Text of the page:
Dynamic functional residual capacity can be estimated using a stress-strain approach
Background Acute Respiratory Distress Syndrome (ARDS) results in collapse of alveolar units and loss of lung volume at the end of expiration. Mechanical ventilation is used to treat patients with ARDS or Acute Lung Injury (ALI), with the end objective being to increase the dynamic functional residual capacity (dFRC), and thus increasing overall functional residual capacity (FRC). Simple methods to estimate dFRC at a given positive end expiratory pressure (PEEP) level in patients with ARDS/ALI currently does not exist. Current viable methods are time-consuming and relatively invasive.
Methods Previous studies have found a constant linear relationship between the global stress and strain in the lung independent of lung condition. This study utilizes the constant stress–strain ratio and an individual patient's volume responsiveness to PEEP to estimate dFRC at any level of PEEP. The estimation model identifies two global parameters to estimate a patient specific dFRC, ß and mß. The parameter ß captures physiological parameters of FRC, lung and respiratory elastance and varies depending on the PEEP level used, and mß is the gradient of ß vs. PEEP.
Results dFRC was estimated at different PEEP values and compared to the measured dFRC using retrospective data from 12 different patients with different levels of lung injury. The median percentage error is 18% (IQR: 6.49) for PEEP = 5 cm H2O, 10% (IQR: 9.18) for PEEP = 7 cm H2O, 28% (IQR: 12.33) for PEEP = 10 cm H2O, 3% (IQR: 2.10) for PEEP = 12 cm H2O and 10% (IQR: 9.11) for PEEP = 15 cm H2O. The results were further validated using a cross-correlation (N = 100,000). Linear regression between the estimated and measured dFRC with a median R2 of 0.948 (IQR: 0.915, 0.968; 90% CI: 0.814, 0.984) over the N = 100,000 cross-validation tests.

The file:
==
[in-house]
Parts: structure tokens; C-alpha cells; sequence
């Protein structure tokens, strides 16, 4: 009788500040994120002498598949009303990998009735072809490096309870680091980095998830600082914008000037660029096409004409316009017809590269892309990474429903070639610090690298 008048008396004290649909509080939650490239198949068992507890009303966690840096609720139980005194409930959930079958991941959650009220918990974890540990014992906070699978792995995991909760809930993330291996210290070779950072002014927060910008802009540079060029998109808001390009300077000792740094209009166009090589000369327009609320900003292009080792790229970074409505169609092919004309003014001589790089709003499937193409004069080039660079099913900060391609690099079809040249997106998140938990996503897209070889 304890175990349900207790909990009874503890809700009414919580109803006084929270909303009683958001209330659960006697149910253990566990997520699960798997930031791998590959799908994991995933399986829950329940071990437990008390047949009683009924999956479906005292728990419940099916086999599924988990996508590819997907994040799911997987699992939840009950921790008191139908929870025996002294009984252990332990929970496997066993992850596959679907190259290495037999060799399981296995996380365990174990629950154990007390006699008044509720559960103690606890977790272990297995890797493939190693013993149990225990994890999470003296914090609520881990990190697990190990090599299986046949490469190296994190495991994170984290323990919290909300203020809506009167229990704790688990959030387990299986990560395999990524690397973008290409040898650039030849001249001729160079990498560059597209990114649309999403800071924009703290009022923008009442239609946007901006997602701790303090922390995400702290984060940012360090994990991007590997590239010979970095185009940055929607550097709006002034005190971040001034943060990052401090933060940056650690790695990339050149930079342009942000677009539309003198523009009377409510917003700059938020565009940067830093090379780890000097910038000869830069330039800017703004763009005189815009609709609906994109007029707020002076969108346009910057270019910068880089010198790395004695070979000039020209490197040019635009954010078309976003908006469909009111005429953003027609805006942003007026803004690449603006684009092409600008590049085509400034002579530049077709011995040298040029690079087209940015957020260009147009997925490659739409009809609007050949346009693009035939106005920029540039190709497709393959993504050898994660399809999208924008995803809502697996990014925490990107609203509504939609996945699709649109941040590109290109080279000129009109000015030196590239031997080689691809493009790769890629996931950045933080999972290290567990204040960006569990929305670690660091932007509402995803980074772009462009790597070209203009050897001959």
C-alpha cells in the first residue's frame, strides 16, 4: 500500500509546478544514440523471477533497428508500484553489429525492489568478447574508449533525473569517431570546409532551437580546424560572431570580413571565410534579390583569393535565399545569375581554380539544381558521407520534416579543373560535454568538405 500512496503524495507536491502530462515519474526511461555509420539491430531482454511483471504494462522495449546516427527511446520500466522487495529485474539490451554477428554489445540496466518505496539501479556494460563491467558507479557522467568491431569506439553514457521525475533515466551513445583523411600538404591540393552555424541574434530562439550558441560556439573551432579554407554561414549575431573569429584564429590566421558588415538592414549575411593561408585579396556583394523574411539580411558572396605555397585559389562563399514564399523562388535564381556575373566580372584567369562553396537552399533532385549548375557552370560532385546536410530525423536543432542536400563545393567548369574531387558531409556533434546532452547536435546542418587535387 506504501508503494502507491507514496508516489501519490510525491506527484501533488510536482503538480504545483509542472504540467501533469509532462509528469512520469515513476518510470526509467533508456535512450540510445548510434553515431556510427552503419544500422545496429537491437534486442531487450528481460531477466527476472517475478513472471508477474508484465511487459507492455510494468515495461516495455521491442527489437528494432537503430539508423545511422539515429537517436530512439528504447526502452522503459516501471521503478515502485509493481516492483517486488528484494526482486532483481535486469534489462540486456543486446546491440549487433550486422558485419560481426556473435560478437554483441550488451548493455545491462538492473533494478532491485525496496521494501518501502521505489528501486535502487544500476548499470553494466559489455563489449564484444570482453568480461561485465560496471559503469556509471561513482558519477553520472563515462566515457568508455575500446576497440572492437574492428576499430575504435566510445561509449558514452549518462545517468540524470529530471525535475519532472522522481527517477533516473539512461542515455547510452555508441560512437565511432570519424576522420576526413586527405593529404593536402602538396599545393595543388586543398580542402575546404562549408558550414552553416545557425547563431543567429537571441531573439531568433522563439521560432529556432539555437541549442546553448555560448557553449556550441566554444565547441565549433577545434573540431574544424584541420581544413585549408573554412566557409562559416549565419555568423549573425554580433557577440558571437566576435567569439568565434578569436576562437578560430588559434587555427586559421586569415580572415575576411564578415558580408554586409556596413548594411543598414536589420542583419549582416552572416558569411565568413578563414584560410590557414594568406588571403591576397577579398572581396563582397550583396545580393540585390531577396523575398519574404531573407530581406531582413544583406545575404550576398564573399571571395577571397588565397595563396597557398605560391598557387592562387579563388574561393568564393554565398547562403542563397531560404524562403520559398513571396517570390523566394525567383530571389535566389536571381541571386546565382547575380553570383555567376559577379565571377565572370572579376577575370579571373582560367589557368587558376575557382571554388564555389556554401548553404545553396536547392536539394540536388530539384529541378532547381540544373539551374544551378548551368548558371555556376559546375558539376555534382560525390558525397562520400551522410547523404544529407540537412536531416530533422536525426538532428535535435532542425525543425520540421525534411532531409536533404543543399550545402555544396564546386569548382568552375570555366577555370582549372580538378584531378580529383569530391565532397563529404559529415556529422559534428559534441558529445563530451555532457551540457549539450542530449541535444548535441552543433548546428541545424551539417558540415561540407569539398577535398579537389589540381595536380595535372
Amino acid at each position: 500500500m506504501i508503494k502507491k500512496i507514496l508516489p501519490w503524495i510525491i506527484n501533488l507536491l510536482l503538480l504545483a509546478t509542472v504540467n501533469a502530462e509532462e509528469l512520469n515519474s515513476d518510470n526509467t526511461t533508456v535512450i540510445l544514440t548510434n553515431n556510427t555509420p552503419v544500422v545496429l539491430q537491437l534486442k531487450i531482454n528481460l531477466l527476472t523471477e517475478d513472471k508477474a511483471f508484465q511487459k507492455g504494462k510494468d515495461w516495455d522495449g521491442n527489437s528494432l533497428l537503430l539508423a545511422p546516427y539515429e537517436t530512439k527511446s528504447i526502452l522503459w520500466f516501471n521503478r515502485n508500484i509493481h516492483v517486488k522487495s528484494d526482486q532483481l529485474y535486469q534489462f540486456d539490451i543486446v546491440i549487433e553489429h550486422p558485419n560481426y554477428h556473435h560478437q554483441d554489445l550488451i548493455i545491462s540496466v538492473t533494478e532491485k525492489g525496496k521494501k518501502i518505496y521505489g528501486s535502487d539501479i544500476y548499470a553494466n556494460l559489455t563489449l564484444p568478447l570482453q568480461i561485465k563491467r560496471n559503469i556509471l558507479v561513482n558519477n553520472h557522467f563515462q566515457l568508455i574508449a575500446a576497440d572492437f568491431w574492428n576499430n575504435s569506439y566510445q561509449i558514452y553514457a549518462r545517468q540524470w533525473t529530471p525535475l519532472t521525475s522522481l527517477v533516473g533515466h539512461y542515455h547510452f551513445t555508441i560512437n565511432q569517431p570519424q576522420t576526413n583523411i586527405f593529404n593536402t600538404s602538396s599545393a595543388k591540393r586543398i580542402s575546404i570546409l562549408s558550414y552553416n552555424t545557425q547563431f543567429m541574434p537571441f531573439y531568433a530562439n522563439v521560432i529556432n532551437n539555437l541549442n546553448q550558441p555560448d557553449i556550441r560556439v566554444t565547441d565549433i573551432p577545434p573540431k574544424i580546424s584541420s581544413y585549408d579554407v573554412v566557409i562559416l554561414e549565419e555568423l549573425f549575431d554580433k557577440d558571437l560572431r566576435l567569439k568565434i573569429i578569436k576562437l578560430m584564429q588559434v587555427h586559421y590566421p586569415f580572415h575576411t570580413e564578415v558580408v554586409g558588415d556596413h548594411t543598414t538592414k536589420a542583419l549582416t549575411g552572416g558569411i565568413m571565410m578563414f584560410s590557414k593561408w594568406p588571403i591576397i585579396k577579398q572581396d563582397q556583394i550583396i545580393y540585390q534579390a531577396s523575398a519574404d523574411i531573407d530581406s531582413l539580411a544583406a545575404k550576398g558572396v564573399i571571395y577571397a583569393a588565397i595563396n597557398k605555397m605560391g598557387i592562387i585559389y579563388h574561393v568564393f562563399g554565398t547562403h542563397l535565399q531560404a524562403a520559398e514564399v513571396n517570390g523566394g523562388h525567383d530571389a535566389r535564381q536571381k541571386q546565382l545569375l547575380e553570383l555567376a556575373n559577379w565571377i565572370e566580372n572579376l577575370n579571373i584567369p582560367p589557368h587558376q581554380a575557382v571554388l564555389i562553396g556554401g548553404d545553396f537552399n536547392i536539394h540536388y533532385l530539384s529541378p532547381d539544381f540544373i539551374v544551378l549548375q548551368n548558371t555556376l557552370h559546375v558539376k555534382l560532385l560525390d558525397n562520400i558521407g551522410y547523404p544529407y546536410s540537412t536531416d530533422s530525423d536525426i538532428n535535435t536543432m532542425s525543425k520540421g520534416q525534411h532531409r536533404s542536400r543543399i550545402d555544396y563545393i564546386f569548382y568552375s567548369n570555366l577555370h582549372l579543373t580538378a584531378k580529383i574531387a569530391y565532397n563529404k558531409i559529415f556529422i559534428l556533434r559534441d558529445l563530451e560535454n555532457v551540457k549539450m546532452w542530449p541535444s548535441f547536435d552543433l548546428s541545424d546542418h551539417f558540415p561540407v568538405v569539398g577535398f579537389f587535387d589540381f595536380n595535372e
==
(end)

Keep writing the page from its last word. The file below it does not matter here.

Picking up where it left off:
Conclusions The results suggest that a model based approach to estimating dFRC may be viable in a clinical scenario without any interruption to ventilation and can thus provide an alternative to measuring dFRC by disconnecting the patient from the ventilator or by using advanced ventilators. The overall results provide a means of estimating dFRC at any PEEP levels. Although reasonable clinical accuracy is limited to the linear region of the static PV curve, the model can evaluate the impact of changes in PEEP or other mechanical ventilation settings.